In the New England Patriots team photo that was taken before
last January's Super Bowl, one person seems to stand out. It's
not quarterback Drew Bledsoe, who's off to the lower left, or
running back Curtis Martin, who's off to the lower right. It's
not owner Robert Kraft or coach Bill Parcells, who are standing
side by side in the middle of the fourth row. Centered perfectly
among all four of these principal characters is another
important player in the Patriots' scheme, seven-year-veteran
tight end Ben Coates, who has reemerged late this year, just as
he did in the final weeks last season, as a focal point of the
Patriots' drive to the Super Bowl.
On Sunday, with Martin out nursing a sore right shoulder and No.
1 wideout Terry Glenn sidelined with a strained left hamstring,
Coates helped New England to its first pivotal post-Parcells
victory with six catches for 54 yards and a touchdown. The
precise and physically dominant play of the Patriots in their
26-20 win over the Jacksonville Jaguars raised their record to
9-5 and kept New England in a tie for the AFC East lead with the
Miami Dolphins. "Today everything was back to the way it used to
be, it was the Patriots of old," said Coates, referring to his
role in Sunday's win. "How can the timing be any more perfect
with two more [games] to go to get into the postseason?"
Coates's longest reception, a 27-yard play in which he shook off
linebacker Kevin Hardy and plowed past safety Chris Hudson to
reach the nine-yard line, set up New England's first touchdown.
"He's the best tight end in football," said Pats offensive
coordinator Larry Kennan.
Coates's five-yard touchdown catch--his seventh of the year and
30th from Bledsoe since 1994--capped a nine-play, 78-yard drive
that gave New England a 20-7 lead at the half. Bledsoe called
every play during that series, and his execution was flawless.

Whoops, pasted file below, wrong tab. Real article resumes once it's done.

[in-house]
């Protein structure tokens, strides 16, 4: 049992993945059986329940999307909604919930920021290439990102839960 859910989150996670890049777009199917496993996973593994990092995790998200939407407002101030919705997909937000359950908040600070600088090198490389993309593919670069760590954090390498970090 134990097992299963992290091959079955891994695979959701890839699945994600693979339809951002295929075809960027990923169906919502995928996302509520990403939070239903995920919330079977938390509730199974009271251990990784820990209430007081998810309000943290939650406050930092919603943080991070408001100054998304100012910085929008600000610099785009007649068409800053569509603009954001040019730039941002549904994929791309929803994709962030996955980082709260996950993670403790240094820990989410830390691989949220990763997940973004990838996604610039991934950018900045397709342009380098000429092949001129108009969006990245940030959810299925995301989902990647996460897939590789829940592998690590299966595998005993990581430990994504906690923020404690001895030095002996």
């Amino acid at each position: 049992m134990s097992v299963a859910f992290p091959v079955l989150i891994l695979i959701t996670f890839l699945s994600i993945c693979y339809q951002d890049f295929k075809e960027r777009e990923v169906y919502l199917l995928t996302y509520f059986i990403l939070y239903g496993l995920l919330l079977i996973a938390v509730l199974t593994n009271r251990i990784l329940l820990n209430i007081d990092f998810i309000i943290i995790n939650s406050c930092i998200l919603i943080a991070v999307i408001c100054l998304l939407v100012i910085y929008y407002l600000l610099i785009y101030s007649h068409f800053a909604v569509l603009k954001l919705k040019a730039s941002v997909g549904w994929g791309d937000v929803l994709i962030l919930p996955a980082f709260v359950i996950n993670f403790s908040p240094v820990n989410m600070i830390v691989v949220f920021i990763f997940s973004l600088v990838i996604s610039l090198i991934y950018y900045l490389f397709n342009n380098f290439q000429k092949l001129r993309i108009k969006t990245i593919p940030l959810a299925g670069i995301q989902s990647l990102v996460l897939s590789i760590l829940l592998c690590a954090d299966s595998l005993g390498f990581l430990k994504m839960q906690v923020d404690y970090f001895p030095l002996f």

He finished 26 of 35 for 234 yards and two touchdowns, and for
the third consecutive game he did not throw an interception.
"You couldn't ask anyone to play any better than Drew played
today," said Kennan. "What he shares with Ben is a special kind
In 1994, when he was essentially Bledsoe's only receiver, Coates
caught 96 passes--an NFL single-season record for a tight end.
But with the development of Martin, who rushed for more than
1,000 yards in both '95 and '96, and Glenn, who last year as a
rookie led New England with 90 catches, an agitated Coates had
watched his role shrink. His streak of 63 games with a reception
ended on Dec. 15, 1996, and he had just 62 catches last season.
Despite leading the Patriots with 57 catches this year, he has
had three or fewer catches in a game five times.
"It has been kind of frustrating watching this offense because I
am capable of making so many more plays," Coates said last week.
"I have always been there for Drew, helping him get to where he
is today. Sometimes it doesn't seem that way when I go through a
whole game and only see two balls. But when he's in trouble,
Drew reverts to me."
In the 1996 regular-season finale Coates caught three passes in
the fourth quarter, including one for the game-winning touchdown
with 1:23 left in a come-from-behind 23-22 victory over the New
York Giants. He had a game-high six receptions for 67 yards and
a touchdown in the Super Bowl loss to the Green Bay Packers.
On Sunday, Jacksonville was trailing by a touchdown with 2:15 to
play when it attempted an onside kick. The ball bounced once and
then floated over the first row of Patriots. But on New
England's sideline the players were already celebrating, because
the ball was headed toward Coates, who had fielded a similar
kick with 1:08 to go of a 20-17 win over the Indianapolis Colts
on Nov. 30. He caught this one too, returning the ball 20 yards.
This time of year, especially with tough games left against the
Pittsburgh Steelers and the Dolphins, there's no one the
Patriots would rather have holding the ball.